If there's anything I love as much as food, it's going to the movies. As a kid, I spent summers working in my mother and stepdad's theater, a 200-seater on Orcas Island in Washington state, where I'd tear tickets, sneak candy and watch tons of movies multiple times. Like billions of star-struck kids, I dreamed of being discovered. (I'm still ready and waiting for my close-up, Mr. Coppola.)
But at least one family member made it to Hollywood. Because my sister now works in the film industry, I've been fortunate enough to fulfill my childhood fantasy of hanging out on a movie set. Even spent a week aboard Titanic while it was "docked" in Rosarito, Mexico.
When visiting these alternate universes, I'm always drawn to craft services, those generously stocked snack stations that keep the cast and crew from going hungry while they work. Last March, I visited Sissy in D.C. on the set of State of Play, a political thriller opening in theaters today. Yes, I had eye contact with Russell Crowe and, yes, he's even more handsome in person than on the big screen.
But what really got me hot was the set itself, the historic Maine Avenue Fish Market, which actually sits on the Washington Channel near the underpass of I-395, the wharf rising and sinking with the tides. The studio had purchased all the vendor's goods the day they were filming on location, so everything was up for grabs, gratis. I indulged in oysters on the half shell, clam chowder, fish'n'chips, and, my favorite, crab balls.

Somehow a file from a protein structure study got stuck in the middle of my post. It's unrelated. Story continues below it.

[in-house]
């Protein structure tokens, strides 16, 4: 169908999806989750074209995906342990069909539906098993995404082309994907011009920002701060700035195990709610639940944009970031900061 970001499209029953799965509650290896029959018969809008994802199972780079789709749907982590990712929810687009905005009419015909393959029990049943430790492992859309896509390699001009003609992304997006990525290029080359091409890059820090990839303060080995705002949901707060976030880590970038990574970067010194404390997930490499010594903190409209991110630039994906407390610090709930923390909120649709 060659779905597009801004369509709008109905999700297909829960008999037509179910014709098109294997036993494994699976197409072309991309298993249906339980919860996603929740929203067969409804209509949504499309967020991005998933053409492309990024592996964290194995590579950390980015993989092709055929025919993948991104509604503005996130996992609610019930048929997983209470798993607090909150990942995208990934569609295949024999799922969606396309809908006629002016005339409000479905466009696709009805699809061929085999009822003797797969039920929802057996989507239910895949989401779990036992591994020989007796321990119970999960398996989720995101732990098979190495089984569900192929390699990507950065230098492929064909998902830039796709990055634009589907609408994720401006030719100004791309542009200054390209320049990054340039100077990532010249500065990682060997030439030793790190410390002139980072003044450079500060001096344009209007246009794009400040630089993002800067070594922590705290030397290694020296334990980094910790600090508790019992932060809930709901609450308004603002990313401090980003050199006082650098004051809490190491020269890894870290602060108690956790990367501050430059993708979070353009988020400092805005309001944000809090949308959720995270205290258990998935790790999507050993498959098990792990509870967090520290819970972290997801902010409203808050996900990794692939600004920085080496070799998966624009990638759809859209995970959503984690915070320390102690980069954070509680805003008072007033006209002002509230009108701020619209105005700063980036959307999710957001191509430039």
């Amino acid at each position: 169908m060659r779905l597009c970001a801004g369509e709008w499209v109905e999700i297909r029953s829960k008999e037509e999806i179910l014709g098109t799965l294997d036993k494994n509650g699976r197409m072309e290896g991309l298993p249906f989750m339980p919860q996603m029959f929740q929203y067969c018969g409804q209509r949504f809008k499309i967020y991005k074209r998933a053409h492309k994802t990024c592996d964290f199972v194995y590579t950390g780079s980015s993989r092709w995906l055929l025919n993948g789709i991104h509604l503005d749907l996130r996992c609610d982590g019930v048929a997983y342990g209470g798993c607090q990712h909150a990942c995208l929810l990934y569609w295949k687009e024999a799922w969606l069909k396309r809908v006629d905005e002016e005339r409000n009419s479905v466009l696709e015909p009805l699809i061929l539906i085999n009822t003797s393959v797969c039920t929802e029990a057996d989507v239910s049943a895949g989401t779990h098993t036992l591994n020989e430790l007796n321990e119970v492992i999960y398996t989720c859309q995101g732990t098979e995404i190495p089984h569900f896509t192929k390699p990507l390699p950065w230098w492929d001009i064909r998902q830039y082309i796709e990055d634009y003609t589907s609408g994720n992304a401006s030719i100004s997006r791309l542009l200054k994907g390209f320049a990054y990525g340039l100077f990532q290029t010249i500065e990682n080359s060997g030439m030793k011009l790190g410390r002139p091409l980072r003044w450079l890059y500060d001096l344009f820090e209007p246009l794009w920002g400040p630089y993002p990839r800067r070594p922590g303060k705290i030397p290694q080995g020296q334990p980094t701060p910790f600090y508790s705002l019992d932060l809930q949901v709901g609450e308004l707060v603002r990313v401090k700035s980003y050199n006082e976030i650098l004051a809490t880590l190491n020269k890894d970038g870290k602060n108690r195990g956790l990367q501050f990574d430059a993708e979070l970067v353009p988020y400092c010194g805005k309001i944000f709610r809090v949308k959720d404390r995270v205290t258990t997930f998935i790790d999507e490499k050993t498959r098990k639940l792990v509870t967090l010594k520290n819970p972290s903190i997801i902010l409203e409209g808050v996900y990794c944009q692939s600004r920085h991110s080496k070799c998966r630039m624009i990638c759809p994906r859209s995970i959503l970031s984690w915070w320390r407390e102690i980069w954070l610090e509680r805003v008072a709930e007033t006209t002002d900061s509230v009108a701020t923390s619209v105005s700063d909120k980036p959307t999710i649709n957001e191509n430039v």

Those golden nuggets turned out to be a cross between a crab cake and a hush puppy. I could toss back those balls all day long. Or, maybe I just liked saying "I'll have some more crab balls."
Remarkably, the Market stayed open for business during filming and customers seemed fairly indifferent by the movie star in their midst as they shopped for live Maryland blue crab, wild-caught Gulf shrimp or all sorts of other seafood to take home.
Not me. I was mighty impressed.
Actually, I think the reason Mr. Crowe looked in my direction was because he couldn't help noticing my constant hand-to-mouth motion. "Would you like to share my order of crab balls?" I wanted to ask. But, protocol calls for guests to be cool. You do not talk to the talent. So, I kept my mouth shut and chewed.
About the author: Leslie Kelly is a Seattle-based freelance food writer whose work has appeared in the (now defunct) Seattle Post-Intelligencer, the Commercial Appeal in Memphis, and the Spokesman-Review. She's currently working in the kitchens of Tom Douglas restaurants and blogging at Whining & Dining.